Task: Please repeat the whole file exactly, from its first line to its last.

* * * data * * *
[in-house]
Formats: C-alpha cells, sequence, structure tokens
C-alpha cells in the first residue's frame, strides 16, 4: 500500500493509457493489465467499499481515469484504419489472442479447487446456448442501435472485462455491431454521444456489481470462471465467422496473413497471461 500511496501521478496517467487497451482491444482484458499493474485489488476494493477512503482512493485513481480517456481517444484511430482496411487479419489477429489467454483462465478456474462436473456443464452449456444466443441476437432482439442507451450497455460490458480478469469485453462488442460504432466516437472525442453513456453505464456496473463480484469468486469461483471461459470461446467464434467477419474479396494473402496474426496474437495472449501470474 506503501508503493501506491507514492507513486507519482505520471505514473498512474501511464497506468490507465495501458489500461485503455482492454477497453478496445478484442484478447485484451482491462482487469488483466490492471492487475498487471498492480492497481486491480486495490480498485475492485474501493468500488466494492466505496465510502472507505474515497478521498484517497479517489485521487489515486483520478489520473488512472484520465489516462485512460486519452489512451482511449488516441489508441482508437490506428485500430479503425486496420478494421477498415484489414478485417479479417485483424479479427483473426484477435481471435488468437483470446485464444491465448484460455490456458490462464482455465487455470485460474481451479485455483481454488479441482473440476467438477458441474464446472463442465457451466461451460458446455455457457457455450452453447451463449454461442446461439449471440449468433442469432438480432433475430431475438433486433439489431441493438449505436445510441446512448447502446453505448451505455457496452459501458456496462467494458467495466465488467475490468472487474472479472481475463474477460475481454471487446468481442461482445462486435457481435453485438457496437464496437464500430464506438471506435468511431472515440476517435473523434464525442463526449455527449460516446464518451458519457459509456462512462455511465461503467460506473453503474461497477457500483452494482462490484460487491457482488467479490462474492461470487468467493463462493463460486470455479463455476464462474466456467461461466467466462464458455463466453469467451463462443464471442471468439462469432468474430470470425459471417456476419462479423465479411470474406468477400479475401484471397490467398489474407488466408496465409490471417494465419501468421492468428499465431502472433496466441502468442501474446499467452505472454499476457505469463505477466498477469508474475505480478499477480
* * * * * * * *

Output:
[in-house]
Formats: C-alpha cells, sequence, structure tokens
C-alpha cells in the first residue's frame, strides 16, 4: 500500500493509457493489465467499499481515469484504419489472442479447487446456448442501435472485462455491431454521444456489481470462471465467422496473413497471461 500511496501521478496517467487497451482491444482484458499493474485489488476494493477512503482512493485513481480517456481517444484511430482496411487479419489477429489467454483462465478456474462436473456443464452449456444466443441476437432482439442507451450497455460490458480478469469485453462488442460504432466516437472525442453513456453505464456496473463480484469468486469461483471461459470461446467464434467477419474479396494473402496474426496474437495472449501470474 506503501508503493501506491507514492507513486507519482505520471505514473498512474501511464497506468490507465495501458489500461485503455482492454477497453478496445478484442484478447485484451482491462482487469488483466490492471492487475498487471498492480492497481486491480486495490480498485475492485474501493468500488466494492466505496465510502472507505474515497478521498484517497479517489485521487489515486483520478489520473488512472484520465489516462485512460486519452489512451482511449488516441489508441482508437490506428485500430479503425486496420478494421477498415484489414478485417479479417485483424479479427483473426484477435481471435488468437483470446485464444491465448484460455490456458490462464482455465487455470485460474481451479485455483481454488479441482473440476467438477458441474464446472463442465457451466461451460458446455455457457457455450452453447451463449454461442446461439449471440449468433442469432438480432433475430431475438433486433439489431441493438449505436445510441446512448447502446453505448451505455457496452459501458456496462467494458467495466465488467475490468472487474472479472481475463474477460475481454471487446468481442461482445462486435457481435453485438457496437464496437464500430464506438471506435468511431472515440476517435473523434464525442463526449455527449460516446464518451458519457459509456462512462455511465461503467460506473453503474461497477457500483452494482462490484460487491457482488467479490462474492461470487468467493463462493463460486470455479463455476464462474466456467461461466467466462464458455463466453469467451463462443464471442471468439462469432468474430470470425459471417456476419462479423465479411470474406468477400479475401484471397490467398489474407488466408496465409490471417494465419501468421492468428499465431502472433496466441502468442501474446499467452505472454499476457505469463505477466498477469508474475505480478499477480